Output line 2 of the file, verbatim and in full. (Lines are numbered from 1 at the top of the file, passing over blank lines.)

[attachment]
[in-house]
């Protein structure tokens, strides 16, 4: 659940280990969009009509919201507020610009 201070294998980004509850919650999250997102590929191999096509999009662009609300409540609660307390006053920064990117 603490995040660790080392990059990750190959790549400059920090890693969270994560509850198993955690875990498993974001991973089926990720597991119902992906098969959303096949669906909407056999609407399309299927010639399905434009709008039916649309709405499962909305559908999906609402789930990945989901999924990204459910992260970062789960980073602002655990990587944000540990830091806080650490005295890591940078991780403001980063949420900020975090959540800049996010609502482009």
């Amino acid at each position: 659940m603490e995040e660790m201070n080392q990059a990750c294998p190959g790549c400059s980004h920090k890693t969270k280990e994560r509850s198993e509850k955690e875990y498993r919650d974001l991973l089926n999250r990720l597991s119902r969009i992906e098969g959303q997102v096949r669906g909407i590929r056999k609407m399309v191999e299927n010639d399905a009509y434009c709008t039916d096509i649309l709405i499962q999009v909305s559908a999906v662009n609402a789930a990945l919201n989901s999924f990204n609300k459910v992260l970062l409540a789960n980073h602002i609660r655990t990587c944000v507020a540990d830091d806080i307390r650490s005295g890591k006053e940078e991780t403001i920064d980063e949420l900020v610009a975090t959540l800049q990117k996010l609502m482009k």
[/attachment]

């Protein structure tokens, strides 16, 4: 659940280990969009009509919201507020610009 201070294998980004509850919650999250997102590929191999096509999009662009609300409540609660307390006053920064990117 603490995040660790080392990059990750190959790549400059920090890693969270994560509850198993955690875990498993974001991973089926990720597991119902992906098969959303096949669906909407056999609407399309299927010639399905434009709008039916649309709405499962909305559908999906609402789930990945989901999924990204459910992260970062789960980073602002655990990587944000540990830091806080650490005295890591940078991780403001980063949420900020975090959540800049996010609502482009």